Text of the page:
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Feldman, A.B. (1966). Psychoanalysis and Shakespeare. By Norman N. Holland New York: McGraw-Hill, 1965. 413 pp. Psychoanal. Rev., 53B(2):148-153.

(1966). Psychoanalytic Review, 53B(2):148-153

Psychoanalysis and Shakespeare. By Norman N. Holland New York: McGraw-Hill, 1965. 413 pp

Review by:
A. Bronson Feldman

“We have begun a revolution,” Professor Holland abruptly warns at the close of his book (p. 348) “… and we ignore it at our peril.” The confusion manifest in these uses of the first person plural shows in a flash both the ambition and the timorous temper that pulse between all his lines. He claims (p. 77) that his volume was intended to be “a bibliographie raisonnée” covering “all writers and writings on Shakespeare up to 1964” having a psychoanalytic direction or even touching on Freudian themes. But the author is too shy: from the first page he exhibits an aspiration to bigger game than the study of Shakespeare; he has employed the supreme dramatist for a text toward inquiry in the ultimate verities of all drama, literature, and after all, art. Part I, is a survey of the revolution that Freud commenced in the understanding of these mysteries. Part II, reviews the scriptures on Shakespeare by psycho- and pseudo-analysts. The last part is occupied with soaring theory of esthetics based on the towering babel about the Bard of Avon previously outlined. Despite the care in artificially framing the chaos—providing alphabetic order of Shakespeare's works examined, a useful reference appendix, and fine indexes—the upshot is like the body-strewn stage of Hamlet at its close, a bewilderment, but luckily without blood, tears, or much sweat.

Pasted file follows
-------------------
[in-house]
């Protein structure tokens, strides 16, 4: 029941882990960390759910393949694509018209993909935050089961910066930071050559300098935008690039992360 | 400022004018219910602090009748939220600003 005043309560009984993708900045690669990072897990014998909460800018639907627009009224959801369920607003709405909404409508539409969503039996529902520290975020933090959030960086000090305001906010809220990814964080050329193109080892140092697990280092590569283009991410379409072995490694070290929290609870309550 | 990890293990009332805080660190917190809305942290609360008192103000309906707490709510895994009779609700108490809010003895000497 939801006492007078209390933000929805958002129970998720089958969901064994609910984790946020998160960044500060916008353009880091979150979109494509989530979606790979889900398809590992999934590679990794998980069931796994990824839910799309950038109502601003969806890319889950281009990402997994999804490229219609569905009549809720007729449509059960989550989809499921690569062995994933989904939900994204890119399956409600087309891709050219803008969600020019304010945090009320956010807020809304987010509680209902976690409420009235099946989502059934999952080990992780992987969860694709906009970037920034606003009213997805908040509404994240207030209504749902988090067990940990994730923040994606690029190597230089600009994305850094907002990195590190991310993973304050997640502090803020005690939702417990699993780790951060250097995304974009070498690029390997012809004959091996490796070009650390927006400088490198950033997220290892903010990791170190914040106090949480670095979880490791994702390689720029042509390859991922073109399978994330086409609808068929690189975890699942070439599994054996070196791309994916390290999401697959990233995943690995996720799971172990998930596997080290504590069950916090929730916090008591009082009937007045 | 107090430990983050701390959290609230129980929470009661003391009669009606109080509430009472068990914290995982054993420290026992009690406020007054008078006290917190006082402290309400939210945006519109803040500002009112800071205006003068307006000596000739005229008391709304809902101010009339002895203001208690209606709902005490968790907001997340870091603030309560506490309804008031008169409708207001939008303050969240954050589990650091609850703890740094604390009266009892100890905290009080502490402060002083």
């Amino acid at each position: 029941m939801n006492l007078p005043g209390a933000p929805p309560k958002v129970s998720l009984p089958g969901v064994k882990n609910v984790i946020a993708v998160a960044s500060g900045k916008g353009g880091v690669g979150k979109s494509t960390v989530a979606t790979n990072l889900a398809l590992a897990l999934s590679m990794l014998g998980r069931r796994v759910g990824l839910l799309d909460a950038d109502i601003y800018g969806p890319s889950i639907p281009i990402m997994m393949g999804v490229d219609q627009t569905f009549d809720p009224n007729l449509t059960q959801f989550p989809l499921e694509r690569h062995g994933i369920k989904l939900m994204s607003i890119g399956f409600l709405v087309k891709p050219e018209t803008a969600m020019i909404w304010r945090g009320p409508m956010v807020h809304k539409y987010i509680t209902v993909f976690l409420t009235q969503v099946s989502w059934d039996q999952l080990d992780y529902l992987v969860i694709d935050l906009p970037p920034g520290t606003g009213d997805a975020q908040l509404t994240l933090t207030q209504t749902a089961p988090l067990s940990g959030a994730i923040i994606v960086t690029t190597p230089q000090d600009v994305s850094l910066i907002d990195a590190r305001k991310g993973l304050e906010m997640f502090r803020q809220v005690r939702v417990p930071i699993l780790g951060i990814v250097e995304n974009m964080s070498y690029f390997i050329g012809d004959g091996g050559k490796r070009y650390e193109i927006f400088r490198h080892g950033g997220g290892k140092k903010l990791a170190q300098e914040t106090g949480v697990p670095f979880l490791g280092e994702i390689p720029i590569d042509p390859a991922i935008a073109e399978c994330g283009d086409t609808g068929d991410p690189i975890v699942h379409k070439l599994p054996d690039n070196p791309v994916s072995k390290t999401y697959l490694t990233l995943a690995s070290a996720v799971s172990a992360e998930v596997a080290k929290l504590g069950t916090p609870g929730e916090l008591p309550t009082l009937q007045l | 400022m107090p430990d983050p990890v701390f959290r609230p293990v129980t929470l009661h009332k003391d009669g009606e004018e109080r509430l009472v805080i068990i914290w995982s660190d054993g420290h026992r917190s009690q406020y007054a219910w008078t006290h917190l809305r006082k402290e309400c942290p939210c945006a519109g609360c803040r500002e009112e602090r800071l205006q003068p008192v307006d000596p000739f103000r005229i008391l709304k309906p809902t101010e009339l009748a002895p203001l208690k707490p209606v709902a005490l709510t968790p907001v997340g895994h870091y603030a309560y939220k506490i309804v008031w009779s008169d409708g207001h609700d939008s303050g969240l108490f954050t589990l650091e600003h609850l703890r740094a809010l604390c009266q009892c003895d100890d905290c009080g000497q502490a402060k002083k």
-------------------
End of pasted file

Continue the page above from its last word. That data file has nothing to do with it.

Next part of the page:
Professor Holland opens his own play with a transformation of Freud's painful development of his profane conceptions of the unconscious mental life into “a hierarchy of propositions” (p.

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